By 84smithpeter, April 9, 2013
Many people decide to extend their home to accommodate a growing family rather than moving house. This can be the ideal solution, but give serious thought to the possible problems that may arise. Although planning regulations have been relaxed, restrictions still apply and need consideration.
Extensions that do not need planning permission.
The rules on planning permission were changed in 2008, but they do not apply in all circumstances. For example, people living in listed buildings, conservation areas and World Heritage Sites have different rights, as do those in National Parks, Areas of Outstanding National Beauty and the Broads, so if you want to extend in these areas, you need to check with your local authority first.
Broadly, the rules state that extensions to houses do not need planning permission as long as they do not cover more than half the land around the original house. Any existing extensions count towards the allowance. By “original house”, the planners mean as it was built, or as it was at 1 July 1948 if older than that.
Extensions must not be forward of the face of the house that fronts the road. There are slightly different rules for terraced, semi-detached and detached houses. If you intend to import materials for your extension, you need to consider the rules for dangerous goods packing.
A rear extension of one storey or more can extend to 3 metres maximum beyond the rear wall of the house. A single storey extension can be a maximum height of 4 metres. If you decide to extend by adding a loft conversion, this can have a maximum volume of 40 cubic metres.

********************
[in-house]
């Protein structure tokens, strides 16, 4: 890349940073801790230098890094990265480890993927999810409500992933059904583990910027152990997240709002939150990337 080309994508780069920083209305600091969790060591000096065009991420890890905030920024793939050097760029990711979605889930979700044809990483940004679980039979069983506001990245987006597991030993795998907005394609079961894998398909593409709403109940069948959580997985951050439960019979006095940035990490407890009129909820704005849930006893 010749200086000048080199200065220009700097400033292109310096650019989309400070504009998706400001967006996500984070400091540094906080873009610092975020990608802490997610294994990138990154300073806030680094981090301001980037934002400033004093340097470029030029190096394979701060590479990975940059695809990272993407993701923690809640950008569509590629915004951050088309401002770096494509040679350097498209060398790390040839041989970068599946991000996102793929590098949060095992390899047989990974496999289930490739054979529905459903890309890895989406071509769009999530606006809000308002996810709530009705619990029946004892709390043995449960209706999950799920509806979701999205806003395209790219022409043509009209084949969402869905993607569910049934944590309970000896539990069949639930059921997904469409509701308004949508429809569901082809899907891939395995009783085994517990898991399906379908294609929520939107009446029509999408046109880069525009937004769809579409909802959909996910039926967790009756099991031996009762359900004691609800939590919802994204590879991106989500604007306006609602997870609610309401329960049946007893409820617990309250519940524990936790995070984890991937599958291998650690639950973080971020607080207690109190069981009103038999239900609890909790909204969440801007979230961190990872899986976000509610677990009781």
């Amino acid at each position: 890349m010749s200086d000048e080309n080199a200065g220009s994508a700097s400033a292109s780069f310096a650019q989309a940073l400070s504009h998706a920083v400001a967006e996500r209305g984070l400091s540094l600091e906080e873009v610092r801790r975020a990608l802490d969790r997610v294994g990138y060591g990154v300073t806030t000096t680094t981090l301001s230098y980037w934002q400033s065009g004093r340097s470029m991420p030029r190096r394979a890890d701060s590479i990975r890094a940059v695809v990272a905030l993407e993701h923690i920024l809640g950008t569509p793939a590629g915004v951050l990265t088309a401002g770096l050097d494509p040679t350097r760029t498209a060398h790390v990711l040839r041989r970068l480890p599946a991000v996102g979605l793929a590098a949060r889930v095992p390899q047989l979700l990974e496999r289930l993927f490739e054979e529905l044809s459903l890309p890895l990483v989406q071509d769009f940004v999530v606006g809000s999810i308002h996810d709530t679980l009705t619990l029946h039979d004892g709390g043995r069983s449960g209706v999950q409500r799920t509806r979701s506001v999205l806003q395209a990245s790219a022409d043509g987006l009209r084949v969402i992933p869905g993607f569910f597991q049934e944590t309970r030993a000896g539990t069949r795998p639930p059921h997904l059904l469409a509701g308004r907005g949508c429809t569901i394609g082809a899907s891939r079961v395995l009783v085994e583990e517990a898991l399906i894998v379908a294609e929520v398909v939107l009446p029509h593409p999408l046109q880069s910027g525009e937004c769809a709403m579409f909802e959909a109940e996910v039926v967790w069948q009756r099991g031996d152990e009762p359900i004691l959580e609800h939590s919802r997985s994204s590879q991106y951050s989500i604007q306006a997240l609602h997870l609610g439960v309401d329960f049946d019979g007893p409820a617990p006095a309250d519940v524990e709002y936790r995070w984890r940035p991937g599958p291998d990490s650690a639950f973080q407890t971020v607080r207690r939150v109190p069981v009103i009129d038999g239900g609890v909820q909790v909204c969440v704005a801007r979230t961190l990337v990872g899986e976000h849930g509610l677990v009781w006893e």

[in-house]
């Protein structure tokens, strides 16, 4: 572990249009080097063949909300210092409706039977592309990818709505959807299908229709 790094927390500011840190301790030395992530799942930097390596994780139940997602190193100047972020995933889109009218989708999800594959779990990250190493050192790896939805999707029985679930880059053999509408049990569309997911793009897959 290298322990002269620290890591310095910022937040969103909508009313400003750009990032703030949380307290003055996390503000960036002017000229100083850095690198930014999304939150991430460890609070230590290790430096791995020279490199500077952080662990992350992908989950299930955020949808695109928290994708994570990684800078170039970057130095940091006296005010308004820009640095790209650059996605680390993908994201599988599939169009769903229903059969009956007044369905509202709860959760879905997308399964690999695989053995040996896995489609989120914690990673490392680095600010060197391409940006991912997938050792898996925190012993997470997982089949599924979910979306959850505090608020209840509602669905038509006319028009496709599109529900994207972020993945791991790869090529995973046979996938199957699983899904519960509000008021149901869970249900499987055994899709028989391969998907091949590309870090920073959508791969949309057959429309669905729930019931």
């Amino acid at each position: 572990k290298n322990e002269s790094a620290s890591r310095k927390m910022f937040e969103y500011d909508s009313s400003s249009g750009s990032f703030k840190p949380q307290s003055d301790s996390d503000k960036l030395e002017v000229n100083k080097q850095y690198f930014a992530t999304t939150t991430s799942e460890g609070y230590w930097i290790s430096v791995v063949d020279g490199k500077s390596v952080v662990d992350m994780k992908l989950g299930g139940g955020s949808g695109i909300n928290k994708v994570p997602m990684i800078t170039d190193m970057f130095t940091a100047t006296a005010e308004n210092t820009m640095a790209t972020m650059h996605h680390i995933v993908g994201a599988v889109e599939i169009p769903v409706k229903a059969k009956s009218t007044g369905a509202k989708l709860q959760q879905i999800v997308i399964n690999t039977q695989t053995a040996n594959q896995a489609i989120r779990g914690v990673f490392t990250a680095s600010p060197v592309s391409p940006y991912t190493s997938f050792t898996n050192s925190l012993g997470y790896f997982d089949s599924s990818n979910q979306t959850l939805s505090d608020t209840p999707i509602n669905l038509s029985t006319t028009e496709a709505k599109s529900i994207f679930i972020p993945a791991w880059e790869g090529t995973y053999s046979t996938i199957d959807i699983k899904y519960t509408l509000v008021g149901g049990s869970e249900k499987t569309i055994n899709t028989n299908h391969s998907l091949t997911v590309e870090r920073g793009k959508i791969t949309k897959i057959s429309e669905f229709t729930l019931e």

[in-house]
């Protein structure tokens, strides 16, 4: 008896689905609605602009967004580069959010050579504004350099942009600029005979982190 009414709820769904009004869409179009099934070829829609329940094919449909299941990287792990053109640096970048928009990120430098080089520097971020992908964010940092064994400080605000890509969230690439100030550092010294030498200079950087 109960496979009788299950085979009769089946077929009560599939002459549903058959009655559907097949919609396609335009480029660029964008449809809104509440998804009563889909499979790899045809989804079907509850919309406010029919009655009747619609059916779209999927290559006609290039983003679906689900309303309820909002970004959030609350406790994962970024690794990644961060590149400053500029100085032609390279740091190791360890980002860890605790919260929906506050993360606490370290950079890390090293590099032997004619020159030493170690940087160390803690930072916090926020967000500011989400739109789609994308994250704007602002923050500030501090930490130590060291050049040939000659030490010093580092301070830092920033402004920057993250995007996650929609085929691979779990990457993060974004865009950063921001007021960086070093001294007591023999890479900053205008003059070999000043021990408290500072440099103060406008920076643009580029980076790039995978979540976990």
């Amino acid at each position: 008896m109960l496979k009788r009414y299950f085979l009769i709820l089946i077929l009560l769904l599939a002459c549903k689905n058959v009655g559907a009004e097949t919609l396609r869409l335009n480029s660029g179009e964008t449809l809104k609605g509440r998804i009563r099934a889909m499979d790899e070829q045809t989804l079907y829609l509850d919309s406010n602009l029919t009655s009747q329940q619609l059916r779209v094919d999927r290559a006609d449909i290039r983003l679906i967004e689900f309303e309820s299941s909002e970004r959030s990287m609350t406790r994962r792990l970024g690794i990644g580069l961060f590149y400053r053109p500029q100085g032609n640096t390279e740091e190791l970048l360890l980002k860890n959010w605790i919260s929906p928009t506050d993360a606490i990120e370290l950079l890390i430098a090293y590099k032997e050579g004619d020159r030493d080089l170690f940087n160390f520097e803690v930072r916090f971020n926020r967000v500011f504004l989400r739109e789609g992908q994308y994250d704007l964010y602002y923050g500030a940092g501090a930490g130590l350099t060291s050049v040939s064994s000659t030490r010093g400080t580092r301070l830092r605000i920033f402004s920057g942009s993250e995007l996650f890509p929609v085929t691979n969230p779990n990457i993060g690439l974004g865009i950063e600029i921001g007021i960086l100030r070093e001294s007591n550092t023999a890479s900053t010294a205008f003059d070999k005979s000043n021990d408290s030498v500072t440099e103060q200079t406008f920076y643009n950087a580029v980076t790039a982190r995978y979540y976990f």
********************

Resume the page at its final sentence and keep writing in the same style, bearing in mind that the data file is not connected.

Semi Detached Houses.
Rear extension rules are the same as for terraced houses, but loft conversions are allowed a maximum volume of 50 cubic metres.
A rear extension of only a single storey can extend to a maximum of 4 metres beyond the rear wall, with a maximum allowable height of 4 metres. An extension of more than one storey can go to 3 metres. As with semi detached houses, loft conversions have a maximum volume of 50 cubic metres.
If you are in any doubt at all about what you are allowed to do, it is worth checking with the planning and building control departments of your local authority, to ensure that your plans do not require planning permission.
Finding a reputable builder.
A good start is to listen to recommendations from people who have used the company. You may be able to view projects they have completed previously for an idea of the quality of their work. Which recommend a scheme called “Buy with Confidence”, which has been set up by a number of trading standards services in the south of England, but this is not available throughout the UK.
Another consideration is how you would be protected if your builder got into financial difficulty. Work out a schedule for payments and release the money after each stage has been completed to your satisfaction. Using a credit card gives you extra protection if any problems arise.
Smith writes regularly on home improvements for a range of construction websites and blogs. The planning rules are very complex so to know more visit this page.